Mark Collins – USAF Funding Woes, Esp. F-35, New Bomber

Further to this post,

F-35: Where’s the US Money? Plus Canada

USAF procurement funding problems are examined (note photo in article is actually of US Marines’ F-35Bs):

Air Force May Be Forced To ‘Defer Or Delay’ F-35, KC-Y; New Fund For LRSB?

WASHINGTON: The authoritative Congressional Research Service has just published a report asking the questions in the headline.

It’s a basic problem we’ve written about before. The Air Force faces a funding crunch in the next six years as the F-35 and the tanker programs ramp up. the B-3 (Long Range Strike Bomber) program gets rolling and the service keeps buying drones and C-130s.

As report author J.J. Gertler of CRS notes, “the four procurement programs (F-35A, KC-46, C-130, and RPA) account for 99% of the Air Force’s aircraft acquisition budget” in fiscal 2016. Add these weapons: the proposed T-X trainer, JSTARS recapitalization [more here, possible Bombardier airframe opportunity], Combat Rescue Helicopter and new Air Force Ones; and you’ve got one big wave. In fact, it may be a budget tsunami, but Gertler doest’t call it that — yet…

(Breaking D readers will remember that Frank Kendall, head of Pentagon acquisition, has said that the F-35 is no longer protected from budget depredations.)

Is the lifting of the Budget Control Act spending caps enough to fix things? It “does not necessarily offer sufficient relief to avoid program cuts or other funding approaches,” the CRS report finds.

So, then come the hard choices. Here are some of the decisions Gertler concludes may be necessary (He’s careful to note there may be other ways to fix things):
  •  Raising the Air Force topline (and/or the aviation modernization share);
  •  Pusharounds or reductions in Air Force programs and activities other than modernization;
  •  Reducing annual quantities of the F-35A;
  •  Further retarding the growth of R&D programs;
  •  Deferring the KC-Y follow-on tanker;
  •  Funding the long-range strike bomber (LRSB) through a non-Air Force budget.

…the fiscal 2017 budget is coming up and part of CRS’ job is to make sure its congressional masters can make decisions based on reason and facts. Now they have some. Whether they or the Air Force will pay much attention and act before the crunch comes is, at best, an open question.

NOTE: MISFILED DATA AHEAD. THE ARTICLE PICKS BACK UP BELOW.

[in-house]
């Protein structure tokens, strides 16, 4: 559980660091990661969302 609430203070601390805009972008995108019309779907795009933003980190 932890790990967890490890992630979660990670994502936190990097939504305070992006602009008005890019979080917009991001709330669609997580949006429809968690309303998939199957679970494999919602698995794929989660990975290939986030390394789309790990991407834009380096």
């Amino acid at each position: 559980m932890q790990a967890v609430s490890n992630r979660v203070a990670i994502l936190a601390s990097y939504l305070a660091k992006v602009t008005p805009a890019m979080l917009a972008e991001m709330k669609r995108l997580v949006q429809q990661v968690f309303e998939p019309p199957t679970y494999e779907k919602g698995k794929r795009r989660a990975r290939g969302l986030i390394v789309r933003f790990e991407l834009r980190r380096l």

(Shameless plug: Check the footnotes in the report!)


Long-Range Strike, or, New USAF Bomber: All-Singing, All-Dancing?
[note “Comments”]

F-35 Delays, Costs=New USAF F-16s or F-15s?

The Canadian Forces for their part, particularly the RCN, face their own procurement funding, er, challenges:

F-35 and Canadian Election: Liberals Loose With Fighter Costs

The Extravagant Lunacy of Building RCN and Canadian Coast Guard Vessels in Canada

Mark Collins, a prolific Ottawa blogger, is a Fellow at the Canadian Global Affairs Institute; he tweets @Mark3Ds


10 thoughts on “Mark Collins – USAF Funding Woes, Esp. F-35, New Bomber”

  1. Looks like Congress will approve 3 more F-35As for US for FY 2016 (started Oct. 1, 2015):

    “Congress Includes $572.7B for DoD in Spending Bill”

    Summaries of the omnibus states its $111 billion for procurement and upgrades includes 68 F-35 joint-strike fighters; in all $1.33 billion for 11 additional F-35s: six more for the Marine Corps, three more for the Air Force and two more F-35s for the Navy. The bill includes $1.01 billion for 12 more EA-18G Growlers and Super Hornets, and $80 million for four more MQ-9 Reaper aircraft…”

    Mark Collins

  2. More on USN F-35Cs–and Super Hornets–very interesting:

    ‘Carter Orders Navy to Build Fewer Ships, Spend More on Jets

    Defense Secretary Ash Carter has ordered U.S. Navy leaders to buy fewer ships so the service can spend more on jets such as the F-35 as well as munitions and upgraded systems for electronic warfare.

    “For the last several years, the Department of the Navy has overemphasized resources used to incrementally increase total ship numbers at the expense of critically needed investments in areas where our adversaries are not standing still, such as strike, ship survivability, electronic warfare and other capabilities,” Carter wrote in a memo obtained by Bloomberg News that’s rare in its blunt rejection of a military service’s approach…

    Navy spokesman Commander William Marks said service officials were aware of Carter’s memo but “budget discussion are pre-decisional and it would inappropriate to discuss anything further until the FY 17 budget is finalized. ”..

    In the memo to Navy Secretary Ray Mabus…Carter directed the Navy to increase purchases over the five years of Lockheed’s F-35 and the F/A-18E/F made by Boeing Co. Thirty-one of the Navy’s version of the F-35 would be added over the Navy’s request…’

    Mark Collins

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